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City adjusts snow removal strategies, focuses on residential streets

Tuesday, October 18, 2011 | 6:14 p.m. CDT; updated 9:06 p.m. CDT, Tuesday, October 18, 2011
Columbia Public Works proposed changes in snow priority routes plan for 2011-2012 winter season.

COLUMBIA — With the air getting colder and temperatures dropping below 50 degrees this week, it's time to start thinking about the city's snow removal policies.

The Public Works Department has tweaked its priority street designations for snow removal this winter in an effort to get plows into residential areas sooner. Staff revealed the changes at a Columbia City Council work session Monday.  

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Previously, the city had three types of street designations when it came to snow removal: critical, first priority and second priority. Critical streets were deemed to be in need of urgent attention and included streets that have major hills, dangerous intersections or blind curves. First-priority and second-priority streets are major city streets such as heavy-traffic routes and routes to hospitals and schools. 

The Public Works Department has eliminated the "critical street" designation after re-evaluating critical routes. Columbia had 314.77 critical and priority miles last winter and will now have 171.59 priority miles this winter. 

A lot of the critical routes are no longer considered highest priority, Public Works Director John Glascock said. Some of those streets now have been reclassified as first or second priority. Others have been taken off the priority list altogether.

Also, the city has done away with snow districts and will dispatch snow plows using ward boundaries.

Priority streets have been reduced to make the workload for snow removal more manageable. By labeling fewer streets high priority, the department can move to residential areas sooner, Melissa Kelpe, a supervisor with the department's street division, said at Monday's presentation.

Public Works spokeswoman Jill Stedem said Tuesday that it was time to bring snow removal strategies up to date.

"We just kept adding streets over the years to the priority list and had to scale back on that because Columbia has grown so much, expanded so much, that our equipment has not expanded to keep up with that," Stedem said.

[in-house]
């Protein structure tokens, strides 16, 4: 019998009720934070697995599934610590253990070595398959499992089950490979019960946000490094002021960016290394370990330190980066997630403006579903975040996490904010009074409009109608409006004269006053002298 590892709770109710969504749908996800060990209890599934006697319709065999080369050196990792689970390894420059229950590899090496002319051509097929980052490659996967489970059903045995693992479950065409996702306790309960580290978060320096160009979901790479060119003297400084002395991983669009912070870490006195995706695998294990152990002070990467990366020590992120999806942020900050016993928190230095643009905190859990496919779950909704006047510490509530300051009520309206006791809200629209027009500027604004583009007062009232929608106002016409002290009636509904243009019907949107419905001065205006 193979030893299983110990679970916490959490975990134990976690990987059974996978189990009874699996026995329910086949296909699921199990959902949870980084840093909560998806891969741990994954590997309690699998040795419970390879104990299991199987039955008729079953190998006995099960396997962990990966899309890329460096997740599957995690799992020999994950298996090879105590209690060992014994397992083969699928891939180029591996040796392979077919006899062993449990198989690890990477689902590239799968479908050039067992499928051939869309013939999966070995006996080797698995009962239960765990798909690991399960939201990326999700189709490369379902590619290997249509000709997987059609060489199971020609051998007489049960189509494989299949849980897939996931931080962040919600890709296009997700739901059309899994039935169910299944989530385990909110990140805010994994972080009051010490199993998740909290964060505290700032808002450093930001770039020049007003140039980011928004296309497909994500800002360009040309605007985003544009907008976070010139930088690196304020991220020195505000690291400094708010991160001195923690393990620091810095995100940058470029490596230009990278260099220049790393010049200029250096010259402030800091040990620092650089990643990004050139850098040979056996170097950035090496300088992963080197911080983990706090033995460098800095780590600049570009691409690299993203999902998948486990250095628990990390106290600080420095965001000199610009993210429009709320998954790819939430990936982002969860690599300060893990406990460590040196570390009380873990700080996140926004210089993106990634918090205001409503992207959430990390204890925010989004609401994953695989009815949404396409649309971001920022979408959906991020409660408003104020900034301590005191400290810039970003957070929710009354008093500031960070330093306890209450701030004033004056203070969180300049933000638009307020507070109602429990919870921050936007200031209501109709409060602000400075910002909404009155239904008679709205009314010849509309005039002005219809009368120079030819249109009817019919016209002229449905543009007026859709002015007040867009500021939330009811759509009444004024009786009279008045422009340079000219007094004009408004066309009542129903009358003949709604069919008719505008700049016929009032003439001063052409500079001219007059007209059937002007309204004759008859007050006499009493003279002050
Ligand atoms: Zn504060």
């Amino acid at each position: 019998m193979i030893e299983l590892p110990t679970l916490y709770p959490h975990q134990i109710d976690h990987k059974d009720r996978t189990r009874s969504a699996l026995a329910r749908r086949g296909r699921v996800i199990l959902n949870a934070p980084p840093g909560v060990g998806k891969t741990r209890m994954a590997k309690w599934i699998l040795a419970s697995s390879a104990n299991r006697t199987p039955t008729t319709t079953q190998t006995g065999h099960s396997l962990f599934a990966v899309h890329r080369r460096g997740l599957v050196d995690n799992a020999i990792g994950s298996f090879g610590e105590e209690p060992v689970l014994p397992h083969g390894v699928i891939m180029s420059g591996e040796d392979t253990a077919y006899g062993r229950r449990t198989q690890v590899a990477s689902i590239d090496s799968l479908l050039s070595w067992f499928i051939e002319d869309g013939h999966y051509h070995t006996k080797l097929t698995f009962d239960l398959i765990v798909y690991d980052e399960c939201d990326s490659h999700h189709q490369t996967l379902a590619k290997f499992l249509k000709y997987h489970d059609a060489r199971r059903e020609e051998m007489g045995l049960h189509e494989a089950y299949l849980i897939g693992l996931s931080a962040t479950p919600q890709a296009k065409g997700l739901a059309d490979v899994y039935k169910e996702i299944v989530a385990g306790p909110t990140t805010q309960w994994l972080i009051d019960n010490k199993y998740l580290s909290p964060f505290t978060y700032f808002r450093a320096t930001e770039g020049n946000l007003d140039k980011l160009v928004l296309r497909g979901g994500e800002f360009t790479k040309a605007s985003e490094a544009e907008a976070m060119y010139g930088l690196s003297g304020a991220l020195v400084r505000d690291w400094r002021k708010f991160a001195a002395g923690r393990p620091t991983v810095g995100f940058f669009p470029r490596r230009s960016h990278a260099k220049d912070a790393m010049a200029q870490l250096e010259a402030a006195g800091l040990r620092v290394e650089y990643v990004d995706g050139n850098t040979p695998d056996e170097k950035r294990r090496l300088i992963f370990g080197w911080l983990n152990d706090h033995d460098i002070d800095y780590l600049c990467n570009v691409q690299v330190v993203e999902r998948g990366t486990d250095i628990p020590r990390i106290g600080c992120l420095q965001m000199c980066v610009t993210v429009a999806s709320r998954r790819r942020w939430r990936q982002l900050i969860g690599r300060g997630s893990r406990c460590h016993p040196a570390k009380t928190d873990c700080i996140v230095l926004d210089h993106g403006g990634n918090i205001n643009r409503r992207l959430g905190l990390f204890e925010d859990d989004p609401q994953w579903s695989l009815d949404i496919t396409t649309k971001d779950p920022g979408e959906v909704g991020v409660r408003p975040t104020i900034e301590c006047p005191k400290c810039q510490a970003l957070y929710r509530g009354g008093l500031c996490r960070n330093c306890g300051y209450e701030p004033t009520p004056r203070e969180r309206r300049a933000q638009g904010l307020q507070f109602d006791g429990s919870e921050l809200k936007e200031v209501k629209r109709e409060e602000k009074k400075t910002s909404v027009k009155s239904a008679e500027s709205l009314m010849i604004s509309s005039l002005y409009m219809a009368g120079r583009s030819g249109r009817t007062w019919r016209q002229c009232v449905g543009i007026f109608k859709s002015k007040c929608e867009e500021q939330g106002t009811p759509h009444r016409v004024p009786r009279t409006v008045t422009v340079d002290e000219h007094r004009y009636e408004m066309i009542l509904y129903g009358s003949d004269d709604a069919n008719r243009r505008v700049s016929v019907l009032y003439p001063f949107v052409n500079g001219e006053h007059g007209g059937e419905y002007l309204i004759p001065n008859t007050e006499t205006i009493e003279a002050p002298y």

The department also noted in its presentation that it intends to use cinders on streets as little as possible, and perhaps not at all, this winter.

"Our plan is to continue to try using straight salt, but it all depends on the type of precipitation that comes down," Stedem said. 

Like last year, the use of cinders will depend on pavement temperatures, the type of precipitation and other factors. Stedem said using salt only works fine when there's a lot of snow, but when roads are particularly icy or ice is mixed with snow, salt alone doesn't work.

"As a policy, we did not spread (cinders) continuously last year," Glascock said, noting that Columbia residents asked the city to use salt instead. 

Cinders are residue from coal that are mixed with salt and used to provide traction on icy roads. Glascock said residents complain about the dirt when cinders are used.

The biggest issue with the use of salt on city roads is the corrosion of bridges, Glascock said. "It definitely eats bridges because it doesn't get flushed off." 

"The good thing about cinders," Glascock said, "is that (residents) can tell when you've been in a neighborhood." 

The department and the council also discussed the possibility of building another salt dome and recruiting volunteers and workers from other city departments to help remove snow.

"Snow to me is an emergency; for the city, it's an emergency operation," Glascock said. "I would like to see anybody that's got a (commercial driver's license) that's available come plow snow."

The street division, which is responsible for snow removal, has 30 full-time drivers and six supervisors. 

The idea of building another salt dome emerged during Kelpe's presentation to the council, which noted that plows driving 25 mph on dry priority roads took about 70 minutes to complete a round-trip to the farthest part of the Fifth Ward. 

Columbia's salt dome is on Big Bear Boulevard in north Columbia.

Stedem said that her staff is reviewing ways to solve the problem of travel distance between some streets in Columbia and the salt dome but that it's unlikely the city will build another salt dome this winter. 

A new salt dome would cost about $750,000, excluding the land, Glascock said.


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Comments

vinnie TAGGERT October 18, 2011 | 6:49 p.m.

Does this mean the city will start plowing streets on a more equal basis? I move snow downtown and see the same city equipment plowing snow back and forth across the street, wasting time and resources. Something needs to be done to prevent the "Race Track Mentality" of repeated snowplowing on clean streets while side streets are left untouched.

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